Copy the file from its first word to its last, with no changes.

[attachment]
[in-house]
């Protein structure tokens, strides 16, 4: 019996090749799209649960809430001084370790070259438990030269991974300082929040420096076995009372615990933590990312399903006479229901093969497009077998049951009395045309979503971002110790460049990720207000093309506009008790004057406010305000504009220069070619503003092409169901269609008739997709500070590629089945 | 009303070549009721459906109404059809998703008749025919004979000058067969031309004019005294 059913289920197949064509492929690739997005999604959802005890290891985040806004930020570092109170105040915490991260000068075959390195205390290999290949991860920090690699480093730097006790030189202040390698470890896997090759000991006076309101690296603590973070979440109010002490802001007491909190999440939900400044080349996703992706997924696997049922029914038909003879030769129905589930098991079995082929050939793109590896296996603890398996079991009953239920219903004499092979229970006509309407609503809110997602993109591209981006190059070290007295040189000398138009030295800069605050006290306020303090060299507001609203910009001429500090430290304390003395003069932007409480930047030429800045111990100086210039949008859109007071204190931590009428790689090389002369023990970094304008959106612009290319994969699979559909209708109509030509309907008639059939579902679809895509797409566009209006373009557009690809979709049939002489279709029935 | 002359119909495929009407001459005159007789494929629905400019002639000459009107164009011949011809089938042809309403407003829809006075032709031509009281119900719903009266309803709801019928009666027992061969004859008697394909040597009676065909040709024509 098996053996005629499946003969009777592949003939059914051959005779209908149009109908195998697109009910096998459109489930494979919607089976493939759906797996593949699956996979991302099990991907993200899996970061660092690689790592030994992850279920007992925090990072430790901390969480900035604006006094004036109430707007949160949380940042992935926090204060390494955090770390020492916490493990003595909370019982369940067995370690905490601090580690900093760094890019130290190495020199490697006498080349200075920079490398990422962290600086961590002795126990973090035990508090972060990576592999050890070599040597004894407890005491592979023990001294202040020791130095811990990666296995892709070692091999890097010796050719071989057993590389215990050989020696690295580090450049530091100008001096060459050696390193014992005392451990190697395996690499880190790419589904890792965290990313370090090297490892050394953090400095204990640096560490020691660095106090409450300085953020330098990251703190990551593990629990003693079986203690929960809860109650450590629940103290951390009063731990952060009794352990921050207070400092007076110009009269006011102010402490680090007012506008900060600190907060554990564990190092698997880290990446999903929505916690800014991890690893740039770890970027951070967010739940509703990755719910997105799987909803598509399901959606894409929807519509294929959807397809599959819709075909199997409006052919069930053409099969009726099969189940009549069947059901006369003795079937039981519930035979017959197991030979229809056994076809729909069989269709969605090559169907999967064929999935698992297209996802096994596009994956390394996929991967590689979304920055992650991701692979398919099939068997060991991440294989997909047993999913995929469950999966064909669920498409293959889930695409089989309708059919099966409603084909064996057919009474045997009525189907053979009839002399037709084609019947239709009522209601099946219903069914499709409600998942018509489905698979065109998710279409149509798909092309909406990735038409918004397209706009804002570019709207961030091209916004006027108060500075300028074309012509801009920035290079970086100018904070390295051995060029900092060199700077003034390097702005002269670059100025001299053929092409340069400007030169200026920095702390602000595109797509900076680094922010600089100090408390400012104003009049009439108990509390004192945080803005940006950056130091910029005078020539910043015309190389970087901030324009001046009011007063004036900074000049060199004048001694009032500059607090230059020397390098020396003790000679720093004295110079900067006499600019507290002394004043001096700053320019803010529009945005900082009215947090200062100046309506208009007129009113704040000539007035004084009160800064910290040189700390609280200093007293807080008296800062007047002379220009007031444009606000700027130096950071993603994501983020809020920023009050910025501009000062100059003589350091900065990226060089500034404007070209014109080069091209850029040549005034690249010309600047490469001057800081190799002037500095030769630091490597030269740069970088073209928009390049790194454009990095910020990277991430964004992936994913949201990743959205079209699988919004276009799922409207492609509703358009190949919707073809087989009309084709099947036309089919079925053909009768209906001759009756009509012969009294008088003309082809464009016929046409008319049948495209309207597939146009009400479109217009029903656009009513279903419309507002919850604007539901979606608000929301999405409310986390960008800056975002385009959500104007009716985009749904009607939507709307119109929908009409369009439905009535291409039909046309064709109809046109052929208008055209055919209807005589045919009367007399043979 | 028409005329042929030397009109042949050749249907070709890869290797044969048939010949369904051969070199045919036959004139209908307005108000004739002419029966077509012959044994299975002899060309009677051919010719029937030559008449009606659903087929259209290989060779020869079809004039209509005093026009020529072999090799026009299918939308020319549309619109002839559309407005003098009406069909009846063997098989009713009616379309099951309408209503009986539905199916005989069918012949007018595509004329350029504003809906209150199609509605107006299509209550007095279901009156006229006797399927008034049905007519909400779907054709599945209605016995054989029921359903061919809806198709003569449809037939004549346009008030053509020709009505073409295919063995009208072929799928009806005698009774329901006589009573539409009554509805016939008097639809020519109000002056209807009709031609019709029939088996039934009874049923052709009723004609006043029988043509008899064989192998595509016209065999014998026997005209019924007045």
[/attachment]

[in-house]
């Protein structure tokens, strides 16, 4: 019996090749799209649960809430001084370790070259438990030269991974300082929040420096076995009372615990933590990312399903006479229901093969497009077998049951009395045309979503971002110790460049990720207000093309506009008790004057406010305000504009220069070619503003092409169901269609008739997709500070590629089945 | 009303070549009721459906109404059809998703008749025919004979000058067969031309004019005294 059913289920197949064509492929690739997005999604959802005890290891985040806004930020570092109170105040915490991260000068075959390195205390290999290949991860920090690699480093730097006790030189202040390698470890896997090759000991006076309101690296603590973070979440109010002490802001007491909190999440939900400044080349996703992706997924696997049922029914038909003879030769129905589930098991079995082929050939793109590896296996603890398996079991009953239920219903004499092979229970006509309407609503809110997602993109591209981006190059070290007295040189000398138009030295800069605050006290306020303090060299507001609203910009001429500090430290304390003395003069932007409480930047030429800045111990100086210039949008859109007071204190931590009428790689090389002369023990970094304008959106612009290319994969699979559909209708109509030509309907008639059939579902679809895509797409566009209006373009557009690809979709049939002489279709029935 | 002359119909495929009407001459005159007789494929629905400019002639000459009107164009011949011809089938042809309403407003829809006075032709031509009281119900719903009266309803709801019928009666027992061969004859008697394909040597009676065909040709024509 098996053996005629499946003969009777592949003939059914051959005779209908149009109908195998697109009910096998459109489930494979919607089976493939759906797996593949699956996979991302099990991907993200899996970061660092690689790592030994992850279920007992925090990072430790901390969480900035604006006094004036109430707007949160949380940042992935926090204060390494955090770390020492916490493990003595909370019982369940067995370690905490601090580690900093760094890019130290190495020199490697006498080349200075920079490398990422962290600086961590002795126990973090035990508090972060990576592999050890070599040597004894407890005491592979023990001294202040020791130095811990990666296995892709070692091999890097010796050719071989057993590389215990050989020696690295580090450049530091100008001096060459050696390193014992005392451990190697395996690499880190790419589904890792965290990313370090090297490892050394953090400095204990640096560490020691660095106090409450300085953020330098990251703190990551593990629990003693079986203690929960809860109650450590629940103290951390009063731990952060009794352990921050207070400092007076110009009269006011102010402490680090007012506008900060600190907060554990564990190092698997880290990446999903929505916690800014991890690893740039770890970027951070967010739940509703990755719910997105799987909803598509399901959606894409929807519509294929959807397809599959819709075909199997409006052919069930053409099969009726099969189940009549069947059901006369003795079937039981519930035979017959197991030979229809056994076809729909069989269709969605090559169907999967064929999935698992297209996802096994596009994956390394996929991967590689979304920055992650991701692979398919099939068997060991991440294989997909047993999913995929469950999966064909669920498409293959889930695409089989309708059919099966409603084909064996057919009474045997009525189907053979009839002399037709084609019947239709009522209601099946219903069914499709409600998942018509489905698979065109998710279409149509798909092309909406990735038409918004397209706009804002570019709207961030091209916004006027108060500075300028074309012509801009920035290079970086100018904070390295051995060029900092060199700077003034390097702005002269670059100025001299053929092409340069400007030169200026920095702390602000595109797509900076680094922010600089100090408390400012104003009049009439108990509390004192945080803005940006950056130091910029005078020539910043015309190389970087901030324009001046009011007063004036900074000049060199004048001694009032500059607090230059020397390098020396003790000679720093004295110079900067006499600019507290002394004043001096700053320019803010529009945005900082009215947090200062100046309506208009007129009113704040000539007035004084009160800064910290040189700390609280200093007293807080008296800062007047002379220009007031444009606000700027130096950071993603994501983020809020920023009050910025501009000062100059003589350091900065990226060089500034404007070209014109080069091209850029040549005034690249010309600047490469001057800081190799002037500095030769630091490597030269740069970088073209928009390049790194454009990095910020990277991430964004992936994913949201990743959205079209699988919004276009799922409207492609509703358009190949919707073809087989009309084709099947036309089919079925053909009768209906001759009756009509012969009294008088003309082809464009016929046409008319049948495209309207597939146009009400479109217009029903656009009513279903419309507002919850604007539901979606608000929301999405409310986390960008800056975002385009959500104007009716985009749904009607939507709307119109929908009409369009439905009535291409039909046309064709109809046109052929208008055209055919209807005589045919009367007399043979 | 028409005329042929030397009109042949050749249907070709890869290797044969048939010949369904051969070199045919036959004139209908307005108000004739002419029966077509012959044994299975002899060309009677051919010719029937030559008449009606659903087929259209290989060779020869079809004039209509005093026009020529072999090799026009299918939308020319549309619109002839559309407005003098009406069909009846063997098989009713009616379309099951309408209503009986539905199916005989069918012949007018595509004329350029504003809906209150199609509605107006299509209550007095279901009156006229006797399927008034049905007519909400779907054709599945209605016995054989029921359903061919809806198709003569449809037939004549346009008030053509020709009505073409295919063995009208072929799928009806005698009774329901006589009573539409009554509805016939008097639809020519109000002056209807009709031609019709029939088996039934009874049923052709009723004609006043029988043509008899064989192998595509016209065999014998026997005209019924007045």